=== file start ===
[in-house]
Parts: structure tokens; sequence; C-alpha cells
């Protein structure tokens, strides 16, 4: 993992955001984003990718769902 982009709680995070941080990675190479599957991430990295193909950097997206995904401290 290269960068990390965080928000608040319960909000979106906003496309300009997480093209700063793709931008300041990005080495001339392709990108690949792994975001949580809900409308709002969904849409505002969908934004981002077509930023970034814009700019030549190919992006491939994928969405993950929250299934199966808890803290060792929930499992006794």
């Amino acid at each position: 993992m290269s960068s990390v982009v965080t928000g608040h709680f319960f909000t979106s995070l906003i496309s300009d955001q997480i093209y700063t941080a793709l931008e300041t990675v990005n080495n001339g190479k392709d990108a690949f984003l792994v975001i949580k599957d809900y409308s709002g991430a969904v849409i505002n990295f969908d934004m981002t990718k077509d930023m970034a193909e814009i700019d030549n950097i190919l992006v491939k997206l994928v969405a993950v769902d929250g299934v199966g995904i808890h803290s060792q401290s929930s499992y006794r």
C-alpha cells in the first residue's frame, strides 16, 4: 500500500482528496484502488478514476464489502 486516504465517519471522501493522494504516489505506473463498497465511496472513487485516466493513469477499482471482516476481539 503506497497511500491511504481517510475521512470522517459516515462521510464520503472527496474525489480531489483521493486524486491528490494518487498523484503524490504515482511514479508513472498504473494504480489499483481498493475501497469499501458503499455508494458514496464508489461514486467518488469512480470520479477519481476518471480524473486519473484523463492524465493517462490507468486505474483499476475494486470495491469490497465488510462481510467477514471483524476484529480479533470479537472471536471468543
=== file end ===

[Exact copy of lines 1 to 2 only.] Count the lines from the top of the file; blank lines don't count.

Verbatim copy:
[in-house]
Parts: structure tokens; sequence; C-alpha cells